Today’s Low Interest Rates Should Make Us Even More Concerned Over Today’s High Stock Prices

Today’s Low Interest Rates Should Make Us Even More Concerned Over Today’s High Stock Prices
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Robert Shiller recently published an article observing that: “In traditional financial theory, interest rates are a key component of valuation models. When interest rates fall, the discount rate used in these models decreases and the price of the equity asset should appreciate, assuming all other model inputs stay constant. So, interest-rate cuts by central banks may be used to justify higher equity prices and CAPE ratios.”

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Equities Will Continue To Look Attractive As Long As Interest Rates Are Low

Thus, Shiller argues that: “despite the risks and the high CAPE ratios, stock-market valuations may not be as absurd as some people think... With interest rates low and likely to stay there, equities will continue to look attractive, particularly when compared to bonds.”

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I don’t feel comfortable with this line of thinking. It certainly makes sense that low interest rates make stocks look more appealing in relative terms. But I am disinclined to look for rational justifications for high stock prices. Shiller reveals a compelling cause for high stock prices in the title of his book -- irrational exuberance. Investors are not thinking clearly when they permit the CAPE value to rise to where it rests today (today’s CAPE is in the same general neighborhood as the CAPE value that brought on the Great Depression).

The tricky thing, of course, is that investors do not ever acknowledge the irrationality of their exuberance at the time that it is evidencing itself. If they did, they would feel a need to do something about it. There’s only one sensible thing that they could do -- lower their stock allocation to bring their risk profile back to a reasonable level. If they did that, the stock sales would pull prices down and the irrational exuberance would disappear.

There can never be a rational explanation for irrational exuberance. But investors do possess a desire to justify their behavior. And, the more irrational the behavior is, the more a seemingly rational explanation is required to make scary, prudent thoughts go away. Shiller is playing a dangerous game in telling investors that things may not be as bad as the CAPE level indicates. If they truly are behaving irrationality, as the CAPE level strongly suggests, they are going to find unjustified comfort in his words.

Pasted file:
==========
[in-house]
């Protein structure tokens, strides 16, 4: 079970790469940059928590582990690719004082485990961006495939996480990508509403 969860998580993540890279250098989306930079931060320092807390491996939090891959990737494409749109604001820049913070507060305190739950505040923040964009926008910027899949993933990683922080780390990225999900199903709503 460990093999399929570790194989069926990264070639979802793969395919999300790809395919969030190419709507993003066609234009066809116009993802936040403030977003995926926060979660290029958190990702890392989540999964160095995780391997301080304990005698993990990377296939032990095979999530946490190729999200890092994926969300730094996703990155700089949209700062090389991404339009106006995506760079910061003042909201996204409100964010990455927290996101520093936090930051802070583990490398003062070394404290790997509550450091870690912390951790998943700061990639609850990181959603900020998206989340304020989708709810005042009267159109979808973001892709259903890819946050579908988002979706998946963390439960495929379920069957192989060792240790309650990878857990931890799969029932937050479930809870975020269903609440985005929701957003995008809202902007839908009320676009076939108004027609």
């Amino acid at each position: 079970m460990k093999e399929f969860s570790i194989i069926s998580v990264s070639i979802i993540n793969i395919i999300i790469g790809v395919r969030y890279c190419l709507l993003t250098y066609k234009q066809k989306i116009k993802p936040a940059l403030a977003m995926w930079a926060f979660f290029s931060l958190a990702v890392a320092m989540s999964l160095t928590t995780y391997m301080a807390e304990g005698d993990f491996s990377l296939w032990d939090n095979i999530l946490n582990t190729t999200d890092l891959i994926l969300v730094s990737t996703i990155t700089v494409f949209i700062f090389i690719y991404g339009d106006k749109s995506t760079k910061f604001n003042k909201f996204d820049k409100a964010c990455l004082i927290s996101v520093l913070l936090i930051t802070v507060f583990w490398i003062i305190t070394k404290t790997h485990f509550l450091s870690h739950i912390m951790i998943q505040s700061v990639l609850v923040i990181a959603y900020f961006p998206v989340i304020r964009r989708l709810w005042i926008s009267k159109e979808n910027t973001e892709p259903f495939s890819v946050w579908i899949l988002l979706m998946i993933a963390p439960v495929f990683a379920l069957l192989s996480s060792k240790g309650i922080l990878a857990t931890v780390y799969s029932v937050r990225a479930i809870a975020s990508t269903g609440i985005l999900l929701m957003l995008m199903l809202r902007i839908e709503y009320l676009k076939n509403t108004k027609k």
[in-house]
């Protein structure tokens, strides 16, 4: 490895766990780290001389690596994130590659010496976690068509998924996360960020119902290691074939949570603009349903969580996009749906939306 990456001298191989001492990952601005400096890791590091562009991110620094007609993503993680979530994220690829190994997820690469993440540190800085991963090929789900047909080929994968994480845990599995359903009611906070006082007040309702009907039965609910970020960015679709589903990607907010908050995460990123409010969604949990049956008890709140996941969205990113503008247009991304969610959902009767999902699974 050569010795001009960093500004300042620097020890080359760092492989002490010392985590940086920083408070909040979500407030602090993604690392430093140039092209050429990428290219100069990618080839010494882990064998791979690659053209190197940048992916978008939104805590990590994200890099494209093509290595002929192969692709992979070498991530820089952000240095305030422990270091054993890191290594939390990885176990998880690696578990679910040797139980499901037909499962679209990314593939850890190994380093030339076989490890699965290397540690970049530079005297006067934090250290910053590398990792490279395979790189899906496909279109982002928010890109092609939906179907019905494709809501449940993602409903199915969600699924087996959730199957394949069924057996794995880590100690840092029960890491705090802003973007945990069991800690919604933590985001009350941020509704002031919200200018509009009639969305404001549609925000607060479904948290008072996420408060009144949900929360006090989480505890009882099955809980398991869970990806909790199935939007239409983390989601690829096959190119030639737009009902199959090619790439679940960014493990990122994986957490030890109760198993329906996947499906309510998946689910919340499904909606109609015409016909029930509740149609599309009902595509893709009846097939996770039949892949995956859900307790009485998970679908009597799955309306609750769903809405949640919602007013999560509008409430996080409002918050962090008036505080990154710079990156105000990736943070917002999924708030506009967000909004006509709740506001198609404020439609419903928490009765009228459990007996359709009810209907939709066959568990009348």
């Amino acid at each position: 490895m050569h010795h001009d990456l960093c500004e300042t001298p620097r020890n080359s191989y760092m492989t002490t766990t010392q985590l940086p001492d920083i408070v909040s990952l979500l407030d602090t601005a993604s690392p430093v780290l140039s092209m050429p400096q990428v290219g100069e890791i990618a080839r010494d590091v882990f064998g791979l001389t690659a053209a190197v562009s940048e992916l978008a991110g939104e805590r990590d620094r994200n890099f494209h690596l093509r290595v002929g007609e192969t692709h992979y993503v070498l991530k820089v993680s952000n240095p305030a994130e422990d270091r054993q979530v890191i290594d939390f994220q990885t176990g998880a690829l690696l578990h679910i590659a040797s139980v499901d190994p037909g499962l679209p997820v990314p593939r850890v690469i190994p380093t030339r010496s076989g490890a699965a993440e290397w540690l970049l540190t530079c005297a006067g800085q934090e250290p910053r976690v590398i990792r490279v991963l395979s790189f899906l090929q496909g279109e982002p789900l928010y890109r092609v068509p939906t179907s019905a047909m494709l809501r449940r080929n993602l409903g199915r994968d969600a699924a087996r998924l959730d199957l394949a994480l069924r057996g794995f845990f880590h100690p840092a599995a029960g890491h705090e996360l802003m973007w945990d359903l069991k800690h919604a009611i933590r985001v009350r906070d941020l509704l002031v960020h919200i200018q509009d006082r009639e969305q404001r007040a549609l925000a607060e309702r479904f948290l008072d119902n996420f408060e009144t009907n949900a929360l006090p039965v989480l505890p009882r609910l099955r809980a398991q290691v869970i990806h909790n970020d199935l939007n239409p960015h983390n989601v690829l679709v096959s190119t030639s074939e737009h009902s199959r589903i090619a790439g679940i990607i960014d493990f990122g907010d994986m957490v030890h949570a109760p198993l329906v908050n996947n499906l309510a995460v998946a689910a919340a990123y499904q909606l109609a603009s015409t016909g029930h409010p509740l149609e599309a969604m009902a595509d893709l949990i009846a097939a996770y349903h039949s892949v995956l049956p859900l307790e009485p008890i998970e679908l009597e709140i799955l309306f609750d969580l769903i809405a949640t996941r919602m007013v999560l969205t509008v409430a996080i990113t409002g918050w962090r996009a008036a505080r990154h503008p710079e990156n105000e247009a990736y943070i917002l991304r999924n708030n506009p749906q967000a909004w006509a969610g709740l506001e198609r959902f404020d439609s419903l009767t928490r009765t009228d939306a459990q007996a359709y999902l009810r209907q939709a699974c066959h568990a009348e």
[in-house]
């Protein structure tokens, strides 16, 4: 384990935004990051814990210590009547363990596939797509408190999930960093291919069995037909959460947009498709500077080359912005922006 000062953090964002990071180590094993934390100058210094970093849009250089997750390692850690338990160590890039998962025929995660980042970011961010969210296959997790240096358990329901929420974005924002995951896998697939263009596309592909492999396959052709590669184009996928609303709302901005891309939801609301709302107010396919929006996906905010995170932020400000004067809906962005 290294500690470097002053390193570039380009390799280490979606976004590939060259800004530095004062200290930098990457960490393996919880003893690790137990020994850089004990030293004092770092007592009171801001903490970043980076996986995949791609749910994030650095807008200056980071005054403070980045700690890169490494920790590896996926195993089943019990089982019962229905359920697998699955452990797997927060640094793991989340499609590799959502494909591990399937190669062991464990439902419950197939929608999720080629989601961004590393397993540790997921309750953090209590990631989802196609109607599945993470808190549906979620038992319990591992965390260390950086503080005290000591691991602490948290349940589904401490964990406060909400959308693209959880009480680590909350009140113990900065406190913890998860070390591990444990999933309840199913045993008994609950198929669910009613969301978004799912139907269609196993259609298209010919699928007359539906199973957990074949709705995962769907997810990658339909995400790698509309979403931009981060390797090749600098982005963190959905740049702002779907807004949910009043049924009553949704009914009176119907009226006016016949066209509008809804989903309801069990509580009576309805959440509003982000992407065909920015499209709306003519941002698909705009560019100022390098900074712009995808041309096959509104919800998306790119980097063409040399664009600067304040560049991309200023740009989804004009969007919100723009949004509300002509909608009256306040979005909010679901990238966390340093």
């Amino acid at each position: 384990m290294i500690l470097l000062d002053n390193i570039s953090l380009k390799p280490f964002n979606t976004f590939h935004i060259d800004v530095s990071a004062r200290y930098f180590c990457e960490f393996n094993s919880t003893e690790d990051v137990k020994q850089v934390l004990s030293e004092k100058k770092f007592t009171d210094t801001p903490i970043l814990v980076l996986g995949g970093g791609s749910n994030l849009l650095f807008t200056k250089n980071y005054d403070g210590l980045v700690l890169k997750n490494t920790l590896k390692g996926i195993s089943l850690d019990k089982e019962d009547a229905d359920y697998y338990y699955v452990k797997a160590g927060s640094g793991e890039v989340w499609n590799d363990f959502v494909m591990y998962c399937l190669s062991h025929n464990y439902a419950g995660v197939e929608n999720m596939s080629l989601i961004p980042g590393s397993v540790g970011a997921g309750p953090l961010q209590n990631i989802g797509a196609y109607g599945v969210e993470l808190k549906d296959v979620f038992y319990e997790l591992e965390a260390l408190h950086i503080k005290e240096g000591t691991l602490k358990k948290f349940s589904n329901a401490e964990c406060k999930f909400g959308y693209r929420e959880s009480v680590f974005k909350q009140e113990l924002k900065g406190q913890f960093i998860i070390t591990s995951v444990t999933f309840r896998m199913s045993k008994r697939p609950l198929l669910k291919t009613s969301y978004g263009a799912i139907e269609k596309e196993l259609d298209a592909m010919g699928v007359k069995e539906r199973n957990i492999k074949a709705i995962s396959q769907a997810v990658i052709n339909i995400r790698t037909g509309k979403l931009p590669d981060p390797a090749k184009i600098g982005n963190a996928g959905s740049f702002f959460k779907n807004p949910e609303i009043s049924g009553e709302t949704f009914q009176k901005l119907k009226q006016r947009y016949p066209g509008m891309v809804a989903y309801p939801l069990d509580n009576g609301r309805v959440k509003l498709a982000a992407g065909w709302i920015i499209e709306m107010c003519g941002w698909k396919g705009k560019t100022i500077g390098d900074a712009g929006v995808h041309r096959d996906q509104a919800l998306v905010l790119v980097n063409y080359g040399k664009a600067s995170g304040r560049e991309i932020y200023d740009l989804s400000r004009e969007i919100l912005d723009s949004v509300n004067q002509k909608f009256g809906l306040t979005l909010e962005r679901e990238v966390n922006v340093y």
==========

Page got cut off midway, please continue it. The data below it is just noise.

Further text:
Of course, his words need to be heard if it really is the case that today’s CAPE level is sending a false signal of exaggerated alarm. I question whether that is the case.

Drop In Stock Prices

Say that today’s interest rates were high rather than low. In that event, a drop in stock prices that threatened to turn into a collapse could be addressed with a lowering of interest rates. With interest rates already at rock-bottom low levels, that option is not available to us. It seems to me that having both high stock prices and low interest rates at the same time is the worst of all possible worlds. There’s pressure on stock prices to fall and there’s pressure on interest rates to rise and either outcome could potentially bring on a wipeout of trillions of dollars of investor wealth.

Shiller says that the low interest rates are “likely to stay there.” He doesn’t say why he believes that. Economic conditions do not remain the same indefinitely. Every crash that we have seen was unexpected. If it had been expected, that expectation would have brought stock prices down and diminished the size of the crash. It is when investors stop worrying about a crash that the danger of a crash is the greatest. I see this as an article that will cause many investors not to worry so much about a crash. It is my view that people should be very worried.

Please remember that interest rates are “priced in” to the market price for stocks. But irrational exuberance is never priced in. It is the one factor that by definition cannot be priced in because the process by which factors are priced in is a rational process and irrational exuberance takes place outside of rationality (the rational thing would be for investors to price stocks properly).

I believe that Shiller has advanced the ball with this article. It gives everyone in the field something to think about. I look forward to seeing what lots of smart people have to say about it.

Rob’s bio is here.

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Rob Bennett’s A Rich Life blog aims to put the “personal” back into “personal finance” - he focuses on the role played by emotion in saving and investing decisions. Rob developed the Passion Saving approach to money management; Passion Savers save not to finance their old-age retirements but to enjoy more freedom and opportunity in their 20s, 30s, 40s, and 50s - because they pursue saving goals over which they feel a more intense personal concern, they are more motivated to save effectively. He also developed the Valuation-Informed Indexing investing strategy, a strategy that combines the most powerful insights of Vanguard Founder John Bogle and Yale Professsor Robert Shiller in a simple approach offering higher returns at greatly diminished risk. Tom Gardner, co-founder of the Motley Fool web site, said of Rob’s work: “The elegant simplicty of his ideas warms the heart and startles the brain.”
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